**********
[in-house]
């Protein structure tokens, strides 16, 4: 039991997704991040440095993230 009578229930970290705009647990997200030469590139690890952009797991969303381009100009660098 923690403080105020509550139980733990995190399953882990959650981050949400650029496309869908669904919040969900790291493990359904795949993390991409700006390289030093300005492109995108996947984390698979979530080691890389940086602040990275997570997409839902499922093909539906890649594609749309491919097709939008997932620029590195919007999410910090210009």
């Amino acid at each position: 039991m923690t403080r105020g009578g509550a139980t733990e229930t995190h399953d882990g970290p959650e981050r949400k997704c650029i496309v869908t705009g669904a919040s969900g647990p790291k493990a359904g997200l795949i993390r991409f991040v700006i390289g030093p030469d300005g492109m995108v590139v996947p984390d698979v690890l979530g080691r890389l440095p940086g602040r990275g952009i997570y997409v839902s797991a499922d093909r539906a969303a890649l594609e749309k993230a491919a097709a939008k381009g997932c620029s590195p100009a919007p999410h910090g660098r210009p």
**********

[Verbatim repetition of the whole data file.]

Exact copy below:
[in-house]
């Protein structure tokens, strides 16, 4: 039991997704991040440095993230 009578229930970290705009647990997200030469590139690890952009797991969303381009100009660098 923690403080105020509550139980733990995190399953882990959650981050949400650029496309869908669904919040969900790291493990359904795949993390991409700006390289030093300005492109995108996947984390698979979530080691890389940086602040990275997570997409839902499922093909539906890649594609749309491919097709939008997932620029590195919007999410910090210009």
């Amino acid at each position: 039991m923690t403080r105020g009578g509550a139980t733990e229930t995190h399953d882990g970290p959650e981050r949400k997704c650029i496309v869908t705009g669904a919040s969900g647990p790291k493990a359904g997200l795949i993390r991409f991040v700006i390289g030093p030469d300005g492109m995108v590139v996947p984390d698979v690890l979530g080691r890389l440095p940086g602040r990275g952009i997570y997409v839902s797991a499922d093909r539906a969303a890649l594609e749309k993230a491919a097709a939008k381009g997932c620029s590195p100009a919007p999410h910090g660098r210009p």